While there are many people who can occasionally have a drink or two without issue, for others, alcohol causes major problems in their lives. People with alcohol use disorder (AUD) struggle to control their drinking, which negatively impacts several areas of their lives.
Definition of Alcohol Use Disorder
Alcohol use disorder refers to a pattern of unhealthy behavior related to alcohol consumption. People with AUD have difficulty controlling their drinking, are preoccupied with alcohol, use alcohol despite the problems it causes in their lives, have built a tolerance to alcohol, and go through withdrawal when they stop drinking alcohol.
Symptoms of Alcohol Use Disorder
The Diagnostic and Statistical Manual of Mental Disorders, 5th Edition (DSM-5) is the handbook used by medical professionals to diagnose mental health conditions. According to the DSM-5, AUD is indicated by the presence of two or more of these symptoms within a 12-month window:
- Drinking more than intended or for longer than intended
- Trying to cut down or quit drinking, but not being able to
- Spending a lot of time doing activities that revolve around alcohol — obtaining it, consuming it, and recovering from using it
- Frequently craving alcohol or feeling a strong desire to drink
- Alcohol use that repeatedly causes issues at work, school, and home
- Alcohol use despite recurring interpersonal issues caused by the effects of drinking
- Giving up or cutting back on important activities due to alcohol use
- Repeatedly using alcohol in hazardous situations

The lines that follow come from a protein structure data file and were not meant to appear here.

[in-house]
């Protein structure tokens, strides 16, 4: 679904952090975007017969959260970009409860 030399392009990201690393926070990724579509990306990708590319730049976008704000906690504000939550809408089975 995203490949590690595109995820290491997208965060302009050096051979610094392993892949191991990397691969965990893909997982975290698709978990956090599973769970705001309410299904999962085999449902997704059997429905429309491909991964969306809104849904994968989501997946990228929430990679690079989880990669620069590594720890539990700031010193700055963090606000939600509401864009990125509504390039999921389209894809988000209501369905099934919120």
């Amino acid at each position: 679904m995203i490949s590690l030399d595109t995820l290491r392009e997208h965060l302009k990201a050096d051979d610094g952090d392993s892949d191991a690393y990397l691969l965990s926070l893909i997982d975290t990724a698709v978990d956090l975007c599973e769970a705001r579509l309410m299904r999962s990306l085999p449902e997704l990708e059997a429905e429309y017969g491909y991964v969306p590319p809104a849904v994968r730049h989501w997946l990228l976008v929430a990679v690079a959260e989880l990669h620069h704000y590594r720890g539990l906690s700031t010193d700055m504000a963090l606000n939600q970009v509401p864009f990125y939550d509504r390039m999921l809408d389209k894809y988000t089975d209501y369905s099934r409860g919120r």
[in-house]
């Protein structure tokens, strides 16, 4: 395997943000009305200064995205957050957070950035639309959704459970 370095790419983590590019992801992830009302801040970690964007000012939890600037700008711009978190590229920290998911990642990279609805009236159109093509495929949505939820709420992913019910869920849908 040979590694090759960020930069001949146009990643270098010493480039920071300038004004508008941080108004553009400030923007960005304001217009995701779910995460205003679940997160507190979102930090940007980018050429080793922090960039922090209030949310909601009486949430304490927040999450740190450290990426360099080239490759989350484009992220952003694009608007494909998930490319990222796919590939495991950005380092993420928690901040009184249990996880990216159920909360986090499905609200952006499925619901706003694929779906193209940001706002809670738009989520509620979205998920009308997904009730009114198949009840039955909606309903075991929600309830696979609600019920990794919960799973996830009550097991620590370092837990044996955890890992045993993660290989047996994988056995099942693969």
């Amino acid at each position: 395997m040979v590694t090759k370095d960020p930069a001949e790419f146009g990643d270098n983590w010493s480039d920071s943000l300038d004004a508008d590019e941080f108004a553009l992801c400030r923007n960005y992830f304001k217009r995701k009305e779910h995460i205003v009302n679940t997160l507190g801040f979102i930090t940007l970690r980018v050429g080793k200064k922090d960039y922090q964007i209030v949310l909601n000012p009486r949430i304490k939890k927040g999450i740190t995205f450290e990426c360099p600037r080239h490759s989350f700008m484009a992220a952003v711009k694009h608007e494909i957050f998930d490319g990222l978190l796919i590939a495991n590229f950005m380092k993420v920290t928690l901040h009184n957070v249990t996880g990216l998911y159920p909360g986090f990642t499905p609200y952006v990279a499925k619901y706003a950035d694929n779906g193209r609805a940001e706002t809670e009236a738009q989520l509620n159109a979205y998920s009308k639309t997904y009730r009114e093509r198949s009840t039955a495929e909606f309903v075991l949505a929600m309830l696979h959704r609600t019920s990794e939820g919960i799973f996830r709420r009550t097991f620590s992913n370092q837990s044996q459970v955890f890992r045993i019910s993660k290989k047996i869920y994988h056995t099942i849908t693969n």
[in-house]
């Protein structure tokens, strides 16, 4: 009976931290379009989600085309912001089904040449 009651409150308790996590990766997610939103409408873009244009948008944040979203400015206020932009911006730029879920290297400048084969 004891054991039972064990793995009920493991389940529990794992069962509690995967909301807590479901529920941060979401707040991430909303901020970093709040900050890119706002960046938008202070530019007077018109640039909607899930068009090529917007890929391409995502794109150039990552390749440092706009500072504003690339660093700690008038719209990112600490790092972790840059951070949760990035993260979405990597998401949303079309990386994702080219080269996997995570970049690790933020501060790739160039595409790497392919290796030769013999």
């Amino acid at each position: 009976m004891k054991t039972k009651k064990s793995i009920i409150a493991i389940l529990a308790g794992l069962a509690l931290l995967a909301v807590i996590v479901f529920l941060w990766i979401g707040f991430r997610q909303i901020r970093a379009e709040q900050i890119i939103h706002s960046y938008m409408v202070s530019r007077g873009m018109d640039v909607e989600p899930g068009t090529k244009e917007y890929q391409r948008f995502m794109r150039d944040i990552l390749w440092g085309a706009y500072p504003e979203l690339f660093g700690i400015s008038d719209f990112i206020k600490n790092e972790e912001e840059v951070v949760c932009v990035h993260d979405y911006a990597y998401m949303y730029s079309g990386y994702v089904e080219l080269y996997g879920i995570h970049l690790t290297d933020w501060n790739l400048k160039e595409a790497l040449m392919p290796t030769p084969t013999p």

- Using alcohol despite its known impact on a physical or psychological issue
- Alcohol tolerance, meaning either a need for more alcohol to achieve desired level of intoxication or a diminished effect when drinking the same amount of alcohol
- Alcohol withdrawal, meaning when you cut back on how much you drink, you experience symptoms such as vomiting, nausea, headache, sweating, anxiety, and insomnia
Do I Have Alcohol Use Disorder?
A medical professional can assess whether or not you meet the diagnostic criteria for AUD, but if you identify with two or more of the symptoms listed above, it may indicate that your drinking is a cause of concern. It may seem like a dire situation, but ultimately, AUD is treatable, and the sooner you consult with an addiction specialist, the better your chances are for going soberHow Our Alcohol Treatment Center in Denver Can Help
At Go Sober, we use a scientific approach to alcohol treatment. People with alcohol use disorder often blame themselves, believing that there is something inherently wrong with them because they can’t resist the urge to drink. In reality, there is a valid, biological reason why they struggle to go sober. It doesn’t matter how much they want to quit; long-term, excessive alcohol consumption changes their brain chemistry, creating a diagnosable medical condition. That is why we use a comprehensive, scientific approach to alcohol use disorder. With a combination of medical treatment, lifestyle changes, and a supportive community in an intensive outpatient program, we are able to work with your life to change your life.
You don’t have to be defined by your alcohol addiction. Contact our outpatient alcohol treatment center in Denver for a free hour-long consultation with one of our knowledgeable addiction specialists. During this confidential, no-obligation meeting, you have a safe space where you can be specific about your struggles with alcohol. In response to your honesty, we will give you candid advice about the best course of treatment for you and how you can stop drinking forever. If you’re interested in learning more, contact us today.
National Institute on Alcohol Abuse and Alcoholism
American Psychological Association